I love the southwest.  For one thing, it’s dry and cool here.  What a difference from Florida and Texas! Oh, and the food is Amazing.

View on the high road to Taos
View along the high road to Taos

On the drive up to Taos we saw the temperature drop to 61 degrees.  Haven’t seen that in a while!  The high road winds through pine forests and between mountains.

It’s pretty much a single road through town.  Our hotel is within walking distance of the central plaza where most of the shops and restaurants are.  It’s fun to stroll around and visit the many art galleries and shops selling local crafts.

Taos Pueblo
One of the most interesting attractions is the Taos Pueblo. It’s considered to be the oldest continuously inhabited community in the US.

An Indian guide gave us an excellent tour of Taos Pueblo. It was fascinating to learn about her community from her perspective. I can’t help feeling bad when reminded how much native people lost when we took over their lands. Her tribe has lived there over 1000 years. They don’t have a written language so their culture is passed on orally. The artisans in the community do beautiful work.

Newer church
The ‘new’ church combines Catholicism with the native religion

Ovens
Ovens used to bake bread

Original church
The original church was built in 1619 and destroyed in 1848 during the US war with Mexico

Artisan shop at Taos Pueblo
People still live in the adobe homes without any modern conveniences

Red willow river is the life blood of Taos Pueblo
Red Willow creek is the life blood of the community.

Original church at Taos Pueblo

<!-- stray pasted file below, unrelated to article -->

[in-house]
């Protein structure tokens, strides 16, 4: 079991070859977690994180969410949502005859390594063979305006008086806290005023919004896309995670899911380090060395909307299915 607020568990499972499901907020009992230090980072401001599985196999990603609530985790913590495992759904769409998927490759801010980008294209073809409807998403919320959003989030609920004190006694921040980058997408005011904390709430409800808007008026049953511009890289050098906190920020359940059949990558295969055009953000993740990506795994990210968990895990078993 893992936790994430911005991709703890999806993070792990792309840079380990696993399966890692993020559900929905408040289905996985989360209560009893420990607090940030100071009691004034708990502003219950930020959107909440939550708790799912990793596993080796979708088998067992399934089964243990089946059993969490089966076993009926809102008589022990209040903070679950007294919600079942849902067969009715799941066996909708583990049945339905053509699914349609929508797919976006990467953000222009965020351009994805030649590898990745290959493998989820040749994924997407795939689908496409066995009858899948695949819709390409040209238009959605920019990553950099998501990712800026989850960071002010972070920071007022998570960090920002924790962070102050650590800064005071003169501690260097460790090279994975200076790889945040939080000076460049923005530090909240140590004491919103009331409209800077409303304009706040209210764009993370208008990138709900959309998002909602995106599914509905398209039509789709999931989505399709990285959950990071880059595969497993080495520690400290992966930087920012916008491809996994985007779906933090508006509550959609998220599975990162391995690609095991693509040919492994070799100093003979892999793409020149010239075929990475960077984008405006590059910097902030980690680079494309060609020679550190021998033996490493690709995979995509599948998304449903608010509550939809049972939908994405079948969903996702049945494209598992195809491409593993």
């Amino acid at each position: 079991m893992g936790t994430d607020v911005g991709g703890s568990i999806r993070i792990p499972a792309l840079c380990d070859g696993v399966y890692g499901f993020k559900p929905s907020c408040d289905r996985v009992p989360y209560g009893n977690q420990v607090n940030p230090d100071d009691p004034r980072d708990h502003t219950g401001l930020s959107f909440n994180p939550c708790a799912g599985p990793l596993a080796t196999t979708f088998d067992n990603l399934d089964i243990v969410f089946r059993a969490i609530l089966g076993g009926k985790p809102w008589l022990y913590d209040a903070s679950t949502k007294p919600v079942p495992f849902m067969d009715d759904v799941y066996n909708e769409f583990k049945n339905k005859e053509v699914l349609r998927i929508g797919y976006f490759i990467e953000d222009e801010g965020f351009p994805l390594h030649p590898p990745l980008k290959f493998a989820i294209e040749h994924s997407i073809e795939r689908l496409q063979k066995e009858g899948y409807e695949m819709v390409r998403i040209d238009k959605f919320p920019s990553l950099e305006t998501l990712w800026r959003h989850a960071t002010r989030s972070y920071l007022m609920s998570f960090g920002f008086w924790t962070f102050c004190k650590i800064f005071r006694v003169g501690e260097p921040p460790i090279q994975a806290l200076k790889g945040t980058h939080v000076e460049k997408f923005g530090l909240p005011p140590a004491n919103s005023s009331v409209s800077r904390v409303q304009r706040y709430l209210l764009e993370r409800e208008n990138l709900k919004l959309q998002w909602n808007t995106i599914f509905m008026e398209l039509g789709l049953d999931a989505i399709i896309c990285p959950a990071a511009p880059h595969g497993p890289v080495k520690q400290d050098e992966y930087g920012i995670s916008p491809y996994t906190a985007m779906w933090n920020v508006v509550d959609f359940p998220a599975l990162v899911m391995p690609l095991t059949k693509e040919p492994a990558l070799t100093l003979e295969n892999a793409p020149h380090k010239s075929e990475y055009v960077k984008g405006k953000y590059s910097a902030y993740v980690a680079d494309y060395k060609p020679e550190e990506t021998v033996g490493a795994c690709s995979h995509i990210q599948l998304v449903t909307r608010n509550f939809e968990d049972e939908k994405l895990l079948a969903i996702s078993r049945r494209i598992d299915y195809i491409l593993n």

Taos Pueblo is surrounded by mountains

Another amazing site near Taos is the bridge over the Rio Grande gorge. You’re just driving along until you come to a huge gash in the ground. Walking over the bridge is dizzying!

It's a long way down
It’s a long way down

Rio Grande gorge bridge
Rio Grande gorge bridge

Overlooking the Rio Grande

Hollyhock
Hollyhocks blooming in town

We drove out to Arroyo Seco to explore and have lunch. It’s a small artist community about 7 miles from Taos. We found some excellent pottery there and some of the best burritos in recent memory at a place called Abe’s. The chicken burritos with both green and red chile sauce (Christmas!) were awesome.

Dinner at the Taos Ale House was also a winner. The green chile burger was delicious as well as the local brews. They had both duck fat and truffle fries on the menu. A double whammy!

Today we visited the Millicent Rogers museum which houses an eclectic collection of southwestern history. The exhibits covered southwestern jewelry, ceramics, weaving and art. It’s too bad we missed the Fred Harvey exhibit that’s scheduled to open in a few weeks since Skip’s grandmother was a Harvey girl. We still have a Navajo blanket that she got when working in a Harvey House.

Tomorrow we head to Strawberry, AZ, home of cogdog (AKA, my brother Alan)!

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